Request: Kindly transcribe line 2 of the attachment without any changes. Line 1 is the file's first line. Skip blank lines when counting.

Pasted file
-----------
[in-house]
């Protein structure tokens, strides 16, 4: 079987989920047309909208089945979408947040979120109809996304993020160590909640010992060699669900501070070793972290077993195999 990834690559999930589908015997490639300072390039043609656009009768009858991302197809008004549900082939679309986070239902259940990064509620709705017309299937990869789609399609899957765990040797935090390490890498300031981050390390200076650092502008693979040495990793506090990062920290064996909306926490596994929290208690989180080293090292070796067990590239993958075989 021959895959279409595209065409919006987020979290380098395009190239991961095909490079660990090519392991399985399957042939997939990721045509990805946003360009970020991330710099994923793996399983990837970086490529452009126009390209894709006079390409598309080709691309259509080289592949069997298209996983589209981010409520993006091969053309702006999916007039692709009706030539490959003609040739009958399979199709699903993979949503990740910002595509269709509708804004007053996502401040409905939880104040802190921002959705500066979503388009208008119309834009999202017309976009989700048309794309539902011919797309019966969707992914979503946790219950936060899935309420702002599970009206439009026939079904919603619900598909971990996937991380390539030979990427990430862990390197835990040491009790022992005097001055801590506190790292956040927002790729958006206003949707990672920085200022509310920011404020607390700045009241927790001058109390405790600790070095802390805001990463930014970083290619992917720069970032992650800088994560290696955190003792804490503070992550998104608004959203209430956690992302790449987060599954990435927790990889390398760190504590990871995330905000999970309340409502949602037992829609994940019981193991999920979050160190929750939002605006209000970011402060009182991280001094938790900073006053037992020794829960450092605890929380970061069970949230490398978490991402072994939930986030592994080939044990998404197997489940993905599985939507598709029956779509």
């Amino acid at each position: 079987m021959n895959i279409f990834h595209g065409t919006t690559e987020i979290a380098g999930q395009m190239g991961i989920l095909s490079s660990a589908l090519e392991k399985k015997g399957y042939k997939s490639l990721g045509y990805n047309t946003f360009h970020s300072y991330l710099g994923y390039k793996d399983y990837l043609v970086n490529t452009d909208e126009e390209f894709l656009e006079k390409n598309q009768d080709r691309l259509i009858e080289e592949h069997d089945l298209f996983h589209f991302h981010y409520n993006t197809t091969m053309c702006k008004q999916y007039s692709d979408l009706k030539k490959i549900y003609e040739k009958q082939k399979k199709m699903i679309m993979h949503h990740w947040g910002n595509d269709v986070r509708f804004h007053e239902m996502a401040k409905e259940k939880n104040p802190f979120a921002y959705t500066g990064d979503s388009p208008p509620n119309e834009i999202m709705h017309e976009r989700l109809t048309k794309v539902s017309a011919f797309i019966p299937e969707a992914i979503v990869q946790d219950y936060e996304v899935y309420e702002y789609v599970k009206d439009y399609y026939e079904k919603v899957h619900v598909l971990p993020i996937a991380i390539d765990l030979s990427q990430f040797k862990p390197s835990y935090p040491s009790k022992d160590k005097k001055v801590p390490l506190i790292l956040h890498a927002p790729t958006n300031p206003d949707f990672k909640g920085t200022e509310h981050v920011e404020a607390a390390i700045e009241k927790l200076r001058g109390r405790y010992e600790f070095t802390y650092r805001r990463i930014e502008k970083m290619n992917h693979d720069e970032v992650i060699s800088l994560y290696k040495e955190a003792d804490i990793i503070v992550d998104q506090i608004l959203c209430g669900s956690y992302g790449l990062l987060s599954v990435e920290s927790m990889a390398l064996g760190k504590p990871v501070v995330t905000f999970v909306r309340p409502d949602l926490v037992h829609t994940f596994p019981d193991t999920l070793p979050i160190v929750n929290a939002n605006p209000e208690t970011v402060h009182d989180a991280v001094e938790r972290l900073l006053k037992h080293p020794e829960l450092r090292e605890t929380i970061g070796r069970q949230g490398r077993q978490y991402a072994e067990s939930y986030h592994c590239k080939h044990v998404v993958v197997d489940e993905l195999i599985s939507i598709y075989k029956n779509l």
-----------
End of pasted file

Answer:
């Protein structure tokens, strides 16, 4: 079987989920047309909208089945979408947040979120109809996304993020160590909640010992060699669900501070070793972290077993195999 990834690559999930589908015997490639300072390039043609656009009768009858991302197809008004549900082939679309986070239902259940990064509620709705017309299937990869789609399609899957765990040797935090390490890498300031981050390390200076650092502008693979040495990793506090990062920290064996909306926490596994929290208690989180080293090292070796067990590239993958075989 021959895959279409595209065409919006987020979290380098395009190239991961095909490079660990090519392991399985399957042939997939990721045509990805946003360009970020991330710099994923793996399983990837970086490529452009126009390209894709006079390409598309080709691309259509080289592949069997298209996983589209981010409520993006091969053309702006999916007039692709009706030539490959003609040739009958399979199709699903993979949503990740910002595509269709509708804004007053996502401040409905939880104040802190921002959705500066979503388009208008119309834009999202017309976009989700048309794309539902011919797309019966969707992914979503946790219950936060899935309420702002599970009206439009026939079904919603619900598909971990996937991380390539030979990427990430862990390197835990040491009790022992005097001055801590506190790292956040927002790729958006206003949707990672920085200022509310920011404020607390700045009241927790001058109390405790600790070095802390805001990463930014970083290619992917720069970032992650800088994560290696955190003792804490503070992550998104608004959203209430956690992302790449987060599954990435927790990889390398760190504590990871995330905000999970309340409502949602037992829609994940019981193991999920979050160190929750939002605006209000970011402060009182991280001094938790900073006053037992020794829960450092605890929380970061069970949230490398978490991402072994939930986030592994080939044990998404197997489940993905599985939507598709029956779509």